Scientists may have finally solved the mystery of the E’ layer that seismologists observe on the surface of Earth’s outer core. The water brought to the base of the mantle by subductions could explain the nature of this layer and illustrate the strong connections that exist between the surface and the depth.
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The core remains the most mysterious earthly shell. The knowledge we have about its structure, composition and dynamics only comes from indirect data, from seismological studies or modelling. However, the Earth’s core plays an important role in the planet’s overall dynamics, obviously by generating the precious magnetic field, but also by participating in the engine of plate tectonics.
The exact nature of the Earth’s core is still poorly defined
The processes that control surface dynamics and the processes that influence the deepest levels of the world have long been seen as completely separate and independent, and indeed appear much more closely linked than we thought. The interface between the liquid outer core and the mantle, located at a depth of 2,891 kilometers, could also play an important role in terrestrial dynamics, especially through intense exchanges of heat and chemical elements. However, the processes taking place at this interface are still largely fragmentary, as is their exact nature.
A layered outer core
Since 1936, we have known, thanks to seismology, that the Earth’s core is divided into two major parts: a solid inner core and a liquid outer core. As the accuracy of the measurements increased over time, seismologists subsequently identified the existence of finer stratification within the outer core. Two fine levels were thus defined, named E’ and F’. The E’ layer occupies the outer part of the liquid core and marks the interface with the mantle, while the F’ layer occupies the base of the outer core and marks the interface with the solid inner core. There is still much debate about the nature of these interfaces.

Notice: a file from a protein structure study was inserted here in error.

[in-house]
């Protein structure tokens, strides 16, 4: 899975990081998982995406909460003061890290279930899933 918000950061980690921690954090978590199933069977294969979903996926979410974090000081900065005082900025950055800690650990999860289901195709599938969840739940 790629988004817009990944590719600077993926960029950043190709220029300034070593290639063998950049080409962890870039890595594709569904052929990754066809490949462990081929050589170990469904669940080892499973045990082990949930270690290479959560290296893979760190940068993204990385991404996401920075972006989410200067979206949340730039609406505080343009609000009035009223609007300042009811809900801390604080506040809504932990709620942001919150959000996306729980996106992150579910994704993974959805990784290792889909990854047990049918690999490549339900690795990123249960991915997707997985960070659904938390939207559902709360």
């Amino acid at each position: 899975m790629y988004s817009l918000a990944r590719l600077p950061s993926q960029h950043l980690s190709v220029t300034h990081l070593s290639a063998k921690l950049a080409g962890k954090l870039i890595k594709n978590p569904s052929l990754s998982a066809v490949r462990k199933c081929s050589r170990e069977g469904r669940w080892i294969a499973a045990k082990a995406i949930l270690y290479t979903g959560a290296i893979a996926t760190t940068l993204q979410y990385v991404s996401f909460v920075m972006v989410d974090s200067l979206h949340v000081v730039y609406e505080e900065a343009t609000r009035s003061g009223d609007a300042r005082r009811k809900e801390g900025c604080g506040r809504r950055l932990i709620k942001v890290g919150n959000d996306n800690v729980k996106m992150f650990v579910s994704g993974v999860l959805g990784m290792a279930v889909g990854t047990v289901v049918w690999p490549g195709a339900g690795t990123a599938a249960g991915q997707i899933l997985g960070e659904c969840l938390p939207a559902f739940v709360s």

New results, published in the journal Natural Geosciences, however, could shed light on the nature and origin of the E’ layer. The water supplied by the subduction zones also appears to play an important role.
Seawater is transported to the base of the mantle
Subduction zones represent places on the globe where oceanic plates are gradually swallowed up into the mantle. The crust in question, which is rich in water, will therefore “sink” into the depths of the Earth until it possibly reaches the core-mantle interface. Water initially coming from the oceans will therefore hydrate the lower part of the mantle. But what effect could this hydration have on the rocks of the outer core?
The surface of the outer core has been changed by water
The scientists therefore conducted laboratory experiments in which they reproduced the very high pressures and temperatures prevailing at the interface between the core and the mantle, using a diamond anvil. Their results indicate that the water brought in by the subductions reacts with the silicon present in the outer core, generating silica crystals that will join the composition of the overlying mantle.
The result is that the outer core is covered with a fine liquid level whose composition has changed: it is rich in hydrogen and depleted in silicon. The reduced density compared to the rest of the outer core and the fact that seismic waves propagate more slowly there mean that this change surface conforms to the seismic characteristics defined for layer E’.
This discovery therefore makes it possible to better limit the global water cycle within the Earth system. It also illustrates the powerful connection that exists between the surface and the very deep levels of the globe.